6–14 7 mM), variable concentrations of Cl− (0 2–6 2 mM) and other

6–14.7 mM), variable concentrations of Cl− (0.2–6.2 mM) and other major cations, Ca2+ (1.2–4.8 mM), Mg2+ (0.5–2.6 mM), Na+ (0.2–7.3 mM) and K+ (0.01–5.7 mM). The groundwater displayed low concentrations of SO42− (0.0–1.5 mM), PO43−(0–9.7 μM), NH3+ (0–2.8 μM), NO2− (0–0.2 μM) and negligible amounts of nitrate and sulfide below detection limits. A piper plot (Fig.

3) indicates that shallow groundwater of Nawalparasi is Ca-HCO3 dominant. Palbociclib solubility dmso Anions are clearly dominated by HCO3−. Ca2+ dominated cations in the upper and lower region and a localized increase in Na+ was observed in the middle region. Bivariate plots of major ion ratios may help to identify the relative importance of processes such as silicate weathering, carbonate weathering and evaporite dissolution on the concentration of major cations and anions in groundwater (e.g. Mukherjee and Fryar, 2008). The Na normalized Ca versus HCO3− plot [after Gaillardet et al. (1999) and Mukherjee and Fryar (2008)] (Fig. 4a) suggests that the tubewell water samples range from being influenced by silicate weathering to carbonate dissolution. The ratio of Na normalized Mg:Ca [after Gaillardet et al. (1999) and Mukherjee and Fryar (2008)] (Fig. 4b) suggests that the source of Mg is mostly by carbonate dissolution and partly

by silicate weathering. A bivariate plot of Ca + Mg versus HCO3− [after Mukherjee and Fryar (2008)] (Fig. 4c) displays a broader scatter and suggests that the source of HCO3− is mostly carbonate dissolution or organic matter oxidation (Mukherjee and Fryar, 2008). Average (Ca + Mg)/HCO3− of tubewell water samples Bleomycin CYTH4 of the upper region were found to be 0.48, middle region was 0.38 and the lower region was 0.50. The molar ratio of (Na + K) to Cl was greater than 1 for 59 tubewell water samples, which suggests silicate weathering is an important process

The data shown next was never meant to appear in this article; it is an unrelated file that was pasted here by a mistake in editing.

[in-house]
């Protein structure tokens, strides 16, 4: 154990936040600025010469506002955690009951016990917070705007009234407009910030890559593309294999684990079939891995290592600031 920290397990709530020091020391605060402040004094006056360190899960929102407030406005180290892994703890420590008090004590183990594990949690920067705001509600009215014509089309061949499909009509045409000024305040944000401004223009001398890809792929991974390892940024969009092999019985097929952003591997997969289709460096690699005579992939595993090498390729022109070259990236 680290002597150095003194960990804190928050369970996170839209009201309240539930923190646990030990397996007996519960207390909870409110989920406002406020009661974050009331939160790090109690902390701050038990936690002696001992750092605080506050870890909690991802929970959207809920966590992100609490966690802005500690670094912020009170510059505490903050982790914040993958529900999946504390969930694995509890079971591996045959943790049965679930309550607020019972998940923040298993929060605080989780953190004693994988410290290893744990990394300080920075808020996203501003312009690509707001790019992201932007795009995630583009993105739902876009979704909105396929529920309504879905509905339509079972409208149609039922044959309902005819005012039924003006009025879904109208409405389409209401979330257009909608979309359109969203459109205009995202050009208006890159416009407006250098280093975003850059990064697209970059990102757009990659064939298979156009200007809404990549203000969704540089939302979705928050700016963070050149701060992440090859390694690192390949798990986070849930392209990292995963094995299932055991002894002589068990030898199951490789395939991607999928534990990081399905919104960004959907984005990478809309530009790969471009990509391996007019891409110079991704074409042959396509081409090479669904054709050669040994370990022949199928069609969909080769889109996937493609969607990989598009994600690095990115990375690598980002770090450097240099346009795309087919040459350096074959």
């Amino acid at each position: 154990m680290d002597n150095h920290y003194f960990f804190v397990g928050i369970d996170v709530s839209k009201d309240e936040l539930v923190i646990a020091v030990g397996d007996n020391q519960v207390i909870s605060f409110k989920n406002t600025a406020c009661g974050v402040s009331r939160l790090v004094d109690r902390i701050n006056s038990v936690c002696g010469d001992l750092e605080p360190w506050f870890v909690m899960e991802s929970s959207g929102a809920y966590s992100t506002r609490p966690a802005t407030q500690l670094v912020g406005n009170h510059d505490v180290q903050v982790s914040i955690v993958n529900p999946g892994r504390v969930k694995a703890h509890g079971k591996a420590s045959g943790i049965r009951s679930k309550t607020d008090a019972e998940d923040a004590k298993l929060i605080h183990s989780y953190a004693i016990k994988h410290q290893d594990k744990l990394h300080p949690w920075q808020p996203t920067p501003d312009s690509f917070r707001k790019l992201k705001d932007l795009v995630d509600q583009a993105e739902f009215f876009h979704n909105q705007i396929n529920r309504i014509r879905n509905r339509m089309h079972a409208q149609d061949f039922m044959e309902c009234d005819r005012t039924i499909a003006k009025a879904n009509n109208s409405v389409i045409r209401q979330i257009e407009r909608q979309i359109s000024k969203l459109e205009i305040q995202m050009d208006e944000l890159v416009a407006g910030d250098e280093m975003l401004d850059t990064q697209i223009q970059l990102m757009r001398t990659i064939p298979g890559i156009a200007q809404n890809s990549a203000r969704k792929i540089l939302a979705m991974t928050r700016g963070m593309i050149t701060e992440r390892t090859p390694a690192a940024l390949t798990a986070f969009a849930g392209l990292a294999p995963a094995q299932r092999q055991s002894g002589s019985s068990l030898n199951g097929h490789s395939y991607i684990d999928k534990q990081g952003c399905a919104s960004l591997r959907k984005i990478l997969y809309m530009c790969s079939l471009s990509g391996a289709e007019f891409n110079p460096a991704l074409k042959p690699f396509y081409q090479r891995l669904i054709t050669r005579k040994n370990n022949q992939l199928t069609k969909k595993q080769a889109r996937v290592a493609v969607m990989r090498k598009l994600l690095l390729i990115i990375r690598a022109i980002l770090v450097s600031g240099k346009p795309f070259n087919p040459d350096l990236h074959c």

(Mukherjee and Fryar, 2008 and Stallard and Edmond, 1983), especially in the middle region. A bivariate plot of (Na + K)/Cl and Si suggests that these cations relative to Cl increase as Si becomes >250 μM (Fig. 4d), which is an indicator of significant silicate weathering (Mukherjee and Fryar, 2008). Si also generally increased along the flow-path of the aquifer (Fig. 5). Aqueous geochemistry is summarized in Table 1 and bivariate plots of AsTot and other species are shown in Fig. 6. The concentration of AsTot in the filtered water samples from tubewells in the upper region ranged from below detection limits (BDL) to 1.7 μM with an average of 0.5 μM. Eighteen groundwater samples exceeded the WHO limit in this region. The aqueous speciation of As is dominated by As(III). The concentration of Fe(aq) varied from BDL to as high as 121.6 μM with mean of 54.9 μM. Fe aqueous speciation is dominated by Fe2+ which varied from 0.0 to 121.6 μM with an average of 59.2 μM. Manganese concentrations are also high and varied from BDL to 45.5 μM with an average of 8.3 μM.

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